Dan's stories · June · vision

The Three Little Pigs. Part Two.

By Dan Seavers

NOW we all remember the story of the Three Little Pigs. With the three houses, the Wolf and lack of building knowledge. But not everyone remembers what happened next.

You see, the Wolf may have been defeated, but he wasn’t ready to give him. He was a plotter and a schemer. So after he scurried away, he headed back to his cave. And there he came up with his master plan. Or Plan X as he called it.

And what a masterful plan it was. Whilst his first idea, plan A should we say, had involved much huffing and puffing and eventual over-exhaustion, this plan X involved many ideas, and minimal effort. All he had to do was wait.

So he stayed in his cave in the woods.  He found a lovely Mrs Wolf and had three little Wolves. And together they waited, and waited, and waited.

And it wasn’t long before the Three Little Pigs forgot about the Wolf and his mischief.  They spent more time outside, exploring the garden of their three little houses (made of brick this time, of course). They stopped looking over their shoulders as much, and often forgot to lock their doors.

The Wolf of their past became a very distant memory.

And if was only then, that he enacted plan X.

He sent his first Wolf child to the Little Pigs’ houses, who carefully and politely knocked on the doors.

“Let me in, Little Pigs,” he called. “Please let me in.  I’m here to help.”

Now this confused the Pigs. No Wolf had ever offered to help them before. But then again, he was still a Wolf.

“No, no” said the Pigs. “We won’t let you in. Not by the hair of our chinny chin chins.”

“Fair enough,” said the Wolf. “But I wanted to warn you of what is coming. The other animals are heading to your woods. And they’re going to take it away from you. The Rabbits will come and steal your straw. The Beavers will eat your wood. The Badgers will steal all your bricks. And the Big, Bad, Foxes and Bears and Boars will come and eat you. If you come with me, I’ll keep you safe from them all.”

Now the Little Pigs were scared. But they didn’t heed the Wolf’s words.

“No, no.” said the Pigs. “We’re staying in.”

Although one Little Pig wasn’t sure.

“Fair enough, Little Pigs.” The Wolf said. “But you’ve been warned.” And he headed back home to his cave.

The next day, the Big Bad Wolf sent his second child to see the Pigs. And he even more carefully and politely, knocked at their doors.

“Let me in, Little Pigs,” he called. “Please let me in. I’m here to help.”

Now this confused the Pigs even more. Now there were two Wolves to help them. But then again, they were still Wolves.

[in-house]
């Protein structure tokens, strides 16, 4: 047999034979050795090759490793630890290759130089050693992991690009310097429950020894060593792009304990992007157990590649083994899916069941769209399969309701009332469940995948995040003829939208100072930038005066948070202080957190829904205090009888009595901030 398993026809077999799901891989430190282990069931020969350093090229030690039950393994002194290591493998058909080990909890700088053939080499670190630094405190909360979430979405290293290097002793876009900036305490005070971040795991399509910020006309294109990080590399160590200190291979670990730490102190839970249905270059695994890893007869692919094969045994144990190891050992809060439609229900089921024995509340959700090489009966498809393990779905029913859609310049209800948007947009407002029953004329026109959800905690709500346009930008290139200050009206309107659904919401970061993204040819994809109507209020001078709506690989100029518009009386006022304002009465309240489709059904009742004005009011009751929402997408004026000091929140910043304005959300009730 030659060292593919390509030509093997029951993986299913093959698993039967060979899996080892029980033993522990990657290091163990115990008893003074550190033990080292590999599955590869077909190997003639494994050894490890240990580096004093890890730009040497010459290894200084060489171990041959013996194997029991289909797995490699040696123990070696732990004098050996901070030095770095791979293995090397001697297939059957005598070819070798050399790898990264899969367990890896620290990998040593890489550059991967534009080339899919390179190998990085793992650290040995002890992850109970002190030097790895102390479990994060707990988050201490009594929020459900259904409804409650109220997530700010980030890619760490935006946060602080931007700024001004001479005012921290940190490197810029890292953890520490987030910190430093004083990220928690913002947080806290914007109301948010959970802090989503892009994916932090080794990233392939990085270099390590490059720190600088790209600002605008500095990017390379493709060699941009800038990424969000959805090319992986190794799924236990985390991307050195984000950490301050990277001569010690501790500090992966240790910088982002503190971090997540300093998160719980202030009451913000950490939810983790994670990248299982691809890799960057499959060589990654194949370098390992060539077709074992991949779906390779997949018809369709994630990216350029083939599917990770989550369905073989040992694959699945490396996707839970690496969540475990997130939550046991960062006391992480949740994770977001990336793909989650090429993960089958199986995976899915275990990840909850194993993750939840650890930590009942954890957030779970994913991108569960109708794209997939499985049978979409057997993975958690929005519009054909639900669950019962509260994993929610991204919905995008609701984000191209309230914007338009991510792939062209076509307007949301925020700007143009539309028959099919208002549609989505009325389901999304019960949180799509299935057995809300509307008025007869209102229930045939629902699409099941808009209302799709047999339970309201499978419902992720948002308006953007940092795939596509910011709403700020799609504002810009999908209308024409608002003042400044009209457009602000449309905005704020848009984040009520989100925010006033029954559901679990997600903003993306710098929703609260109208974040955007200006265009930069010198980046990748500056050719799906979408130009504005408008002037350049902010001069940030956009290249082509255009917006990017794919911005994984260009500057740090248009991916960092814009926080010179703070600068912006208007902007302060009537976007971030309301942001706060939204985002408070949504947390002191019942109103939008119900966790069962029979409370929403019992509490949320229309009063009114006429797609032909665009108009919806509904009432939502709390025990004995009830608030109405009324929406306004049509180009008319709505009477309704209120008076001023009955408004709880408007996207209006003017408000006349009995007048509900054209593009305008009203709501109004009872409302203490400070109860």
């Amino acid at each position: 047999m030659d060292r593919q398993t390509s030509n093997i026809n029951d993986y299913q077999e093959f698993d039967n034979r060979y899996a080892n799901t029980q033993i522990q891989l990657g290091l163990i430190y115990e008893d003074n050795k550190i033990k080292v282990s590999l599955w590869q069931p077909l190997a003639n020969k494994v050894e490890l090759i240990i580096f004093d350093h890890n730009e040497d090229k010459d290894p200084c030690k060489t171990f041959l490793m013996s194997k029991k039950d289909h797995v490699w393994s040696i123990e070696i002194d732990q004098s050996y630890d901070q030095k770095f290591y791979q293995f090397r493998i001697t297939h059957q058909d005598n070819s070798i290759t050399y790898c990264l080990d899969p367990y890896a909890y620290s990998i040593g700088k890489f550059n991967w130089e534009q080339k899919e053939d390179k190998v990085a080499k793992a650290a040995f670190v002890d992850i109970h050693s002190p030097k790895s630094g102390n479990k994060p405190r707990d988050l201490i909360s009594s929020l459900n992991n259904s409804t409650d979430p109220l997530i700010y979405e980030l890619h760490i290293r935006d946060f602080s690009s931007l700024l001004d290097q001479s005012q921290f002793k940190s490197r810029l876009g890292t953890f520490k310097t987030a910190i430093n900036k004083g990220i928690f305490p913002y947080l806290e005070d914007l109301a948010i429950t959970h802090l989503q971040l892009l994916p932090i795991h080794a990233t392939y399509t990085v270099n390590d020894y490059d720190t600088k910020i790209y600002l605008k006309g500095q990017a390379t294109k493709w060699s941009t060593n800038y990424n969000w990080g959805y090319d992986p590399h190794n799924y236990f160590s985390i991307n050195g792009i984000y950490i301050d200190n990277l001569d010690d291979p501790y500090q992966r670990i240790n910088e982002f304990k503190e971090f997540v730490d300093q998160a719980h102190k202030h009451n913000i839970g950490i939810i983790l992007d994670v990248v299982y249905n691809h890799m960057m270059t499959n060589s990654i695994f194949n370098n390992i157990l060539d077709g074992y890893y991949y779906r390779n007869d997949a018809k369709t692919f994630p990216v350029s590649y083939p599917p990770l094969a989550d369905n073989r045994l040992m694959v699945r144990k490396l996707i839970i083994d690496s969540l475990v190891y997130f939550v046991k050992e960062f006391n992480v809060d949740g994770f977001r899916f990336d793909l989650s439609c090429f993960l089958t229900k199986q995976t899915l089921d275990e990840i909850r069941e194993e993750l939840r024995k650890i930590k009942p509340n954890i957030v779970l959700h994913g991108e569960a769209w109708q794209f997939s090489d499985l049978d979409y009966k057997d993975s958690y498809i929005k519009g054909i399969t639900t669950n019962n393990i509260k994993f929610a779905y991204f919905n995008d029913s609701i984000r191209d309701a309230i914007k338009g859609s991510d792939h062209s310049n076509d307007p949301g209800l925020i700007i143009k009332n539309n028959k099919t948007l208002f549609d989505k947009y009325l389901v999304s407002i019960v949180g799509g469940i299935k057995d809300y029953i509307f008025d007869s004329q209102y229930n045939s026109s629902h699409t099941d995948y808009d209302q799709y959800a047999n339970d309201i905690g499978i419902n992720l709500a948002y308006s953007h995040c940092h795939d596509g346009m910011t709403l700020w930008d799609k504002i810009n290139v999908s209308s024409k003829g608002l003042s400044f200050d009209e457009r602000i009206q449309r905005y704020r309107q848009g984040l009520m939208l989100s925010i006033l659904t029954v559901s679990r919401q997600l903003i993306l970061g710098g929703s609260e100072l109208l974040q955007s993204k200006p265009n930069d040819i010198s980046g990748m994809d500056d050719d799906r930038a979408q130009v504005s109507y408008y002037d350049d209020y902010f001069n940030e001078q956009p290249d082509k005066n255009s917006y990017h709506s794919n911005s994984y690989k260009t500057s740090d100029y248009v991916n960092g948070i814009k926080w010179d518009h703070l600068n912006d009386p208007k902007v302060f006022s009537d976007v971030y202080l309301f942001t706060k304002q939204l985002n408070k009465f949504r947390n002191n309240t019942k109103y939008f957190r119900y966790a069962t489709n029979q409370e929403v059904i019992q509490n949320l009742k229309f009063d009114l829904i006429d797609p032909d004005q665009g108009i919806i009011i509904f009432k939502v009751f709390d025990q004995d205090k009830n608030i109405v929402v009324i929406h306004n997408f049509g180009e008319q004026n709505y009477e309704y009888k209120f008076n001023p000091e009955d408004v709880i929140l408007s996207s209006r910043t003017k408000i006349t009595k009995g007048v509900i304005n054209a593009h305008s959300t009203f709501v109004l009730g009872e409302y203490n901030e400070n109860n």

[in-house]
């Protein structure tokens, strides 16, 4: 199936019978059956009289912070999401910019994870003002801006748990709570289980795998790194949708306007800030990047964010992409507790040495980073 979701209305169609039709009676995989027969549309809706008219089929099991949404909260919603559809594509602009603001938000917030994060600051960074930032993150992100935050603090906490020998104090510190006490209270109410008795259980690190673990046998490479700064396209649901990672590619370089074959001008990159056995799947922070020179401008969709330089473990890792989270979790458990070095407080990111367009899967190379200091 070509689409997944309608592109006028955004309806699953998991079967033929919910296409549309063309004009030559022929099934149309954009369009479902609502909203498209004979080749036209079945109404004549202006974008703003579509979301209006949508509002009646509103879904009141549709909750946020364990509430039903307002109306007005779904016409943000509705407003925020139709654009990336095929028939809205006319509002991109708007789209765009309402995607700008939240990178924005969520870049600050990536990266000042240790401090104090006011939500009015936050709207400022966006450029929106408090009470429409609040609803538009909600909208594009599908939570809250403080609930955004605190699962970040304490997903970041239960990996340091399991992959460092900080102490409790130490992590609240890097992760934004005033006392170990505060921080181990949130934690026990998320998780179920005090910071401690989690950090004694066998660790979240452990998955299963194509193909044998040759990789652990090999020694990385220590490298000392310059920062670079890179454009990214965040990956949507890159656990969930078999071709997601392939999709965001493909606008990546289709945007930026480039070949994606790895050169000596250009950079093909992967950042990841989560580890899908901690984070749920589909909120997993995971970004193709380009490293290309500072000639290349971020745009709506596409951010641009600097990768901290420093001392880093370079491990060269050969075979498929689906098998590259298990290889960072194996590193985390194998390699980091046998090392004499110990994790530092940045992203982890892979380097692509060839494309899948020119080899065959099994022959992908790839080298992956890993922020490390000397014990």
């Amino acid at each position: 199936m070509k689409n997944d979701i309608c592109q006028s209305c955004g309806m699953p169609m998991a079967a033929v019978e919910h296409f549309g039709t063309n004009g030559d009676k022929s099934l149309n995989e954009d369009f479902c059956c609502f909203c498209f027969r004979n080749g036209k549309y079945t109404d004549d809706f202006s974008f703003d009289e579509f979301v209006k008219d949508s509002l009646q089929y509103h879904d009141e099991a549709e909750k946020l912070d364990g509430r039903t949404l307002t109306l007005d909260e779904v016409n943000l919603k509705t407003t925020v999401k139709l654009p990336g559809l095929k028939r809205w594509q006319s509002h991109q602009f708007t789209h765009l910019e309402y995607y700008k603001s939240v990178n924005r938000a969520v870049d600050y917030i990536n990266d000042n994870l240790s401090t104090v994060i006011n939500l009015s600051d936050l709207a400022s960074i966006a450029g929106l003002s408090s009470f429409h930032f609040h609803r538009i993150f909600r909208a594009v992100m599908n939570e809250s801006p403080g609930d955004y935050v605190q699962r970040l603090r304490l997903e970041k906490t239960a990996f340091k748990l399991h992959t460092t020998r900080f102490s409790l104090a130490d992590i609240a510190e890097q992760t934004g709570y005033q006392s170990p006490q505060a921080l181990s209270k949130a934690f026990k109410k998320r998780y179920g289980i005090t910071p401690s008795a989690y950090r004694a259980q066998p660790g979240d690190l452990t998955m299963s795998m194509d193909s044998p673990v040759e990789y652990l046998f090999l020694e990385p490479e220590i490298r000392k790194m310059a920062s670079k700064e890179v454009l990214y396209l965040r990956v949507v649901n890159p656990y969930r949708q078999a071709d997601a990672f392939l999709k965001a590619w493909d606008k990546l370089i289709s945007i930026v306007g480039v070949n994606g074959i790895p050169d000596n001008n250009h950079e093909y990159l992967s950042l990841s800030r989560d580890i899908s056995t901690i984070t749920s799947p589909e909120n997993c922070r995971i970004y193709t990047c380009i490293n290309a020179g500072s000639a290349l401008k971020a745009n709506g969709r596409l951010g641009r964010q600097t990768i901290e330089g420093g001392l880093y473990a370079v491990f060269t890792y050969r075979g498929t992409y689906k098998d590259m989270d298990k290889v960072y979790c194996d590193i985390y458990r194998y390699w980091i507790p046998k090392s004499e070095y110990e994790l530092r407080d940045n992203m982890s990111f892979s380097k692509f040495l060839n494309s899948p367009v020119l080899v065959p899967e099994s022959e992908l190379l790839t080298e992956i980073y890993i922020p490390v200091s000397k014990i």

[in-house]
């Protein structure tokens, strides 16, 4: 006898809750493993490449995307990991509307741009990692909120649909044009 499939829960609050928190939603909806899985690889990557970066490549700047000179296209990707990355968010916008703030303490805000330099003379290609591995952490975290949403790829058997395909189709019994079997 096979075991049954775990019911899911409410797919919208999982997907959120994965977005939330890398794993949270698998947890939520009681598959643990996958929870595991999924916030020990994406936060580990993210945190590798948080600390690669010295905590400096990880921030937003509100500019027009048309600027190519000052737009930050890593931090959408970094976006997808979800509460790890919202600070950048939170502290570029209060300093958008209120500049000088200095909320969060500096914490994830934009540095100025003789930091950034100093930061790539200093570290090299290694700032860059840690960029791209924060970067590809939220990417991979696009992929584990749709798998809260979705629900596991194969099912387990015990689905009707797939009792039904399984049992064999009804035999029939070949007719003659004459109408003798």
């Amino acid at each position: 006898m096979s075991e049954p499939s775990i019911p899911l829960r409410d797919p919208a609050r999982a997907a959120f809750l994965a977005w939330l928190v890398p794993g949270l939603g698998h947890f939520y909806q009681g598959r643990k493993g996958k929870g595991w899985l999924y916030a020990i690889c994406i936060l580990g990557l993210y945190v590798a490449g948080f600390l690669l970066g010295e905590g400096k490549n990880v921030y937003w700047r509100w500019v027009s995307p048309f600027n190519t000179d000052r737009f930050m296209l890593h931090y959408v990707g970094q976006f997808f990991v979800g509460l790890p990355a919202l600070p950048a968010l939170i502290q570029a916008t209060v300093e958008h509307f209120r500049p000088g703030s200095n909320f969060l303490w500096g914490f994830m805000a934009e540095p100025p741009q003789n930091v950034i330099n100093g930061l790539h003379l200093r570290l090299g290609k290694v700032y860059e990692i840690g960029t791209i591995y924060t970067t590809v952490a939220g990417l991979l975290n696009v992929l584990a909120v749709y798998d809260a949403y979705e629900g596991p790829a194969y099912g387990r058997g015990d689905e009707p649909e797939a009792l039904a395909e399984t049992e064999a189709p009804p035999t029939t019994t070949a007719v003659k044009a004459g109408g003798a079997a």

“No, no” said the Pigs. “We won’t let you in. Not by the hair of our chinny chin chins.”

“Fair enough,” said the Wolf. “But the distant animal council want to stop you from living as you do. They want to stop you from enjoying your gardens. They have rules that say your houses are too high, and that you must build them of straw once more. If you come with me, I’ll keep you safe from them all.”

Now the Little Pigs were scared. But they didn’t heed the Wolf’s words.

“No, no.” said the Pigs. “We’re staying in.”

Although two Little Pigs weren’t sure.

“Fair enough, Little Pigs.” The Wolf said. “But you’ve been warned.” And he headed back home to his cave.

The next day, the Big Bad Wolf sent his final child to see the Pigs. And this Wolf was the most careful and the most polite when he knocked at their doors.

“Let me in, Little Pigs,” he called. “Please let me in. I’m here to help.”

Now this confused the Pigs the most. There were three Wolves who wanted to help. The Pigs wondered if they really had changed. Though they were still cautious.

“No, no” said the Pigs. “We won’t let you in. Not by the hair of our chinny chin chins.”

“Fair enough,” said the Wolf. “But the distant animal council is coming. They want you to give them even more food from your gardens. But you need that for yourselves. Just imagine how much food you could have on your table if you didn’t have to share. You could trade it with the other animals and get even more for yourself. You could build bigger houses. Maybe have more than one each. If you come with me, it could happen.”

Now the Little Pigs were scared. But they weren’t sure. They were worried about animals coming to their homes. They disliked the rules that could change their lives. And they loved the idea of having more food.

So they had a vote and decided.

“Yes, yes,” said the Pigs. “We’re coming out. By the hairs of our snouty snout snouts.”

And they flung open their doors, and followed the third Wolf back to the cave.

They followed and cheered and jeered and followed. All the way inside.

And only then did they see all the little Wolves, and Mrs Wolf and the Big, Bad Wolf. All smiling, and drooling, and tummy rumbling with hunger. And by then, there was no way out.

© Dan Seavers 2016

 

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